The Years of the Rat
and Special Collections
The hair of a dog can come from a Rat. Just ask the alumni who recall the days when Loyola students and faculty enjoyed beer together at the campus Rathskeller.
During that brief stretch in Maryland’s history—1974-84—when the drinking age was 18, the campus featured a pub known as “Mother’s” or “the Rat.” Students and faculty gathered at the campus hub between or after classes, and some alumni recall socializing there long into the night.
Although the Rathskeller opened at 11 a.m. on weekdays, no alumni recalled (at least not on the record) being at the pub that early—“only when we got locked in the night before,” joked Brian Sullivan, ’78, MBA ’84.
“You could go in the pub anytime of the day or night for a beer and a sandwich,” said Dave Belz, ’78, affiliate instructor of writing. “It seemed like such a civilized, adult and rational thing to us. Having a pub on campus for students obviated the need to carouse along York Road and to sneak around because alcohol wasn’t contraband.”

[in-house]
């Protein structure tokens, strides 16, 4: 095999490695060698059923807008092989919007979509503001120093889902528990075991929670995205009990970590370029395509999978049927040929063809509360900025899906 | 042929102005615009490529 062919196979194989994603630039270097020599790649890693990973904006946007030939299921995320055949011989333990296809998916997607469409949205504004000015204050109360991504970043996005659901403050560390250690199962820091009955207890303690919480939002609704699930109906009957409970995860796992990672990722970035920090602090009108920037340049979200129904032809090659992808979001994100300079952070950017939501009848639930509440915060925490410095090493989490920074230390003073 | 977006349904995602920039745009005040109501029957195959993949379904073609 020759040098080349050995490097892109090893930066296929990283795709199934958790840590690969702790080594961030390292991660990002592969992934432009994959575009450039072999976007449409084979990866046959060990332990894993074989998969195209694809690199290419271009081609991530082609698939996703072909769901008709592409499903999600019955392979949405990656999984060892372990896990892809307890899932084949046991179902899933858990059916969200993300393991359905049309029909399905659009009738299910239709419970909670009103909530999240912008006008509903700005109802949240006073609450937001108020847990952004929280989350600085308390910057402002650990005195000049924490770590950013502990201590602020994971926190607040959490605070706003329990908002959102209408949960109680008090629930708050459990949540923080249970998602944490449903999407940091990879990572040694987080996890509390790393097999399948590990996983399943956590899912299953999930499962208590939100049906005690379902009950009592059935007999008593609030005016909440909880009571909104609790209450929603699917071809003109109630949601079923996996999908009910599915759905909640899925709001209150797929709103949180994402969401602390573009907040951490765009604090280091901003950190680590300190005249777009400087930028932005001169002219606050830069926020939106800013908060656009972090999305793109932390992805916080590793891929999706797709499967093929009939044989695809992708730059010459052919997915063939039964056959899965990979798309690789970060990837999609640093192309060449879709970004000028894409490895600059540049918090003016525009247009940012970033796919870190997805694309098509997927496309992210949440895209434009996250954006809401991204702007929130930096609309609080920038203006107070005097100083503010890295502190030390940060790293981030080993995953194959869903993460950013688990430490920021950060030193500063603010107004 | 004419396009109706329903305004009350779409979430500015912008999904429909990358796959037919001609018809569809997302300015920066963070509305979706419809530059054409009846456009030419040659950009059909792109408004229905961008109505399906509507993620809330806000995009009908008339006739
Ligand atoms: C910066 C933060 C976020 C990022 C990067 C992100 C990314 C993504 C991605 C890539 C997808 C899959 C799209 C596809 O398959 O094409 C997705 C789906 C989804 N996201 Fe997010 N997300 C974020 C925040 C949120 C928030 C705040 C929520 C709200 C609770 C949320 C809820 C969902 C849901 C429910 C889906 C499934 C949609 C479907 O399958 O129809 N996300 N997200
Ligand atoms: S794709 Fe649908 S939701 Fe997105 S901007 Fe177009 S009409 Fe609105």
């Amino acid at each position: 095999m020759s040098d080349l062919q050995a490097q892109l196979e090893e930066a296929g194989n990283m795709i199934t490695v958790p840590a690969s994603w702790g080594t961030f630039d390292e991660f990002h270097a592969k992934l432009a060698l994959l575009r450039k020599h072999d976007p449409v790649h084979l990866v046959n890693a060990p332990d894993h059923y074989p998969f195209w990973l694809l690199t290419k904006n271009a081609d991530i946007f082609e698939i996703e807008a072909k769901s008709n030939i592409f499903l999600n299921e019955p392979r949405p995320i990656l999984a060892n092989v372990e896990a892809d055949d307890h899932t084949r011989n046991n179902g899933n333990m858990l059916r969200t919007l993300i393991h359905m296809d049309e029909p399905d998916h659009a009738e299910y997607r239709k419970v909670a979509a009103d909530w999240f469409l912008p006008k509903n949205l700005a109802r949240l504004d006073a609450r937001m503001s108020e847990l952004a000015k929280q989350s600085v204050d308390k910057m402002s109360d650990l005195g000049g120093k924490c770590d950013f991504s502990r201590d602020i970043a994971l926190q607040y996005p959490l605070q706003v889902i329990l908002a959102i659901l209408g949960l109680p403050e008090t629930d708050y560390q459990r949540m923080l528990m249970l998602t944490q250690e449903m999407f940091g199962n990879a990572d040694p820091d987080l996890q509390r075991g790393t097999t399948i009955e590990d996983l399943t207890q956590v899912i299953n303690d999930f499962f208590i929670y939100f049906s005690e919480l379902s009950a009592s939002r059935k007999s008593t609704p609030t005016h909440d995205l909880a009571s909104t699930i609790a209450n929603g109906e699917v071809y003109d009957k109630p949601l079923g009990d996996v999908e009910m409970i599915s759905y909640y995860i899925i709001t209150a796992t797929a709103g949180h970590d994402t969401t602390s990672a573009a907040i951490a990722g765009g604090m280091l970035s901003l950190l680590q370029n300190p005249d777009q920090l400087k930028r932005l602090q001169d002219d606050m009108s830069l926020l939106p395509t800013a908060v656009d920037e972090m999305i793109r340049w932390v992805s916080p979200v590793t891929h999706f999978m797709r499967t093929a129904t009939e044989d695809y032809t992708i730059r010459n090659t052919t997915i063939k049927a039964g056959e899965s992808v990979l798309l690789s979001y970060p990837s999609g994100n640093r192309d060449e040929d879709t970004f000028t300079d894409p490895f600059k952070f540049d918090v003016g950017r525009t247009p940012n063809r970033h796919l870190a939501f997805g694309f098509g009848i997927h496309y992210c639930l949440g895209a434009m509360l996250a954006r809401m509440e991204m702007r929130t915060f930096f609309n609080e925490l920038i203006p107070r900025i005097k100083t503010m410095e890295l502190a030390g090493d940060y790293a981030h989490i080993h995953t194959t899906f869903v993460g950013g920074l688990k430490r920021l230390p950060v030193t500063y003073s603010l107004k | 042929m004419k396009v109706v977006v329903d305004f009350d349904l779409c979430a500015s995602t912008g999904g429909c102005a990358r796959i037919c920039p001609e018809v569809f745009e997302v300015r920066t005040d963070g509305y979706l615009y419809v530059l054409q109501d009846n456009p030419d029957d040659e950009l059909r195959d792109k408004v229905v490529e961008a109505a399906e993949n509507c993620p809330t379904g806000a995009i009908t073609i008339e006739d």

The first Rathskeller was located in the basement of Millbrook House—now Ignatius House, the Jesuit residence. In 1975, students spearheaded the effort to move the pub to the basement of the Andrew White Student Center where it hosted disco nights, mixers and “thirst parties.”
Tom Krisanda, ’76, was the new location’s first student manager. “I was able to persuade Fr. Sellinger to sign off on a ‘Class C’ liquor license, which allowed us to purchase beer and light wine direct from the wholesaler.”
The late Rev. Joseph Sellinger, S.J., Loyola’s president at the time, made another decision several alumni recall: the beer served at the Rat.
“Frank Sellinger, Fr. Sellinger’s brother, worked for Anheuser-Busch. While he was there, the official campus beer was Budweiser,” recalled Jane Curley Hogge, ’83, now Loyola’s director of annual giving. “When Frank left Anheuser-Busch, the beer became Schlitz. The quality of the two beers was not even close. It was somewhat of a sad day on campus, but we all understood.”